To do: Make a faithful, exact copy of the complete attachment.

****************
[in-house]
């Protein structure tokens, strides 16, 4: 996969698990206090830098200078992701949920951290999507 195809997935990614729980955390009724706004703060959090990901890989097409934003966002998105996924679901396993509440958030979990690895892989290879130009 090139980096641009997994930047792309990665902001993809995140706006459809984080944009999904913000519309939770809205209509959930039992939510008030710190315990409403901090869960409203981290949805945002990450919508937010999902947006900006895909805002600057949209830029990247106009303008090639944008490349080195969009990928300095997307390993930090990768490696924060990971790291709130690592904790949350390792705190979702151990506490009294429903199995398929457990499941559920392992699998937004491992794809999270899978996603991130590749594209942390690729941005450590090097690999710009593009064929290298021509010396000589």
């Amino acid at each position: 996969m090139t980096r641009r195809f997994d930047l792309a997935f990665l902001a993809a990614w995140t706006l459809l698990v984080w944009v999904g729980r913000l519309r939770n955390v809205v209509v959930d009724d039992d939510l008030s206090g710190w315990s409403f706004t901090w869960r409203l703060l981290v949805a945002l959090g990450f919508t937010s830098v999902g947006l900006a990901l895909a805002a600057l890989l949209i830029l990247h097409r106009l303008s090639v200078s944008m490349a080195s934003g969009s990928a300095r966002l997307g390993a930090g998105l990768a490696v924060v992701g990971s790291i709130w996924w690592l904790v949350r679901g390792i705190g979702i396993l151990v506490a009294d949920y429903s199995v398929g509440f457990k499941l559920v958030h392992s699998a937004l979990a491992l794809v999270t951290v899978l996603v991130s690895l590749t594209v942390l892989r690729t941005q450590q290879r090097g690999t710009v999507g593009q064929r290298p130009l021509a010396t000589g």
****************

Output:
[in-house]
């Protein structure tokens, strides 16, 4: 996969698990206090830098200078992701949920951290999507 195809997935990614729980955390009724706004703060959090990901890989097409934003966002998105996924679901396993509440958030979990690895892989290879130009 090139980096641009997994930047792309990665902001993809995140706006459809984080944009999904913000519309939770809205209509959930039992939510008030710190315990409403901090869960409203981290949805945002990450919508937010999902947006900006895909805002600057949209830029990247106009303008090639944008490349080195969009990928300095997307390993930090990768490696924060990971790291709130690592904790949350390792705190979702151990506490009294429903199995398929457990499941559920392992699998937004491992794809999270899978996603991130590749594209942390690729941005450590090097690999710009593009064929290298021509010396000589």
């Amino acid at each position: 996969m090139t980096r641009r195809f997994d930047l792309a997935f990665l902001a993809a990614w995140t706006l459809l698990v984080w944009v999904g729980r913000l519309r939770n955390v809205v209509v959930d009724d039992d939510l008030s206090g710190w315990s409403f706004t901090w869960r409203l703060l981290v949805a945002l959090g990450f919508t937010s830098v999902g947006l900006a990901l895909a805002a600057l890989l949209i830029l990247h097409r106009l303008s090639v200078s944008m490349a080195s934003g969009s990928a300095r966002l997307g390993a930090g998105l990768a490696v924060v992701g990971s790291i709130w996924w690592l904790v949350r679901g390792i705190g979702i396993l151990v506490a009294d949920y429903s199995v398929g509440f457990k499941l559920v958030h392992s699998a937004l979990a491992l794809v999270t951290v899978l996603v991130s690895l590749t594209v942390l892989r690729t941005q450590q290879r090097g690999t710009v999507g593009q064929r290298p130009l021509a010396t000589g």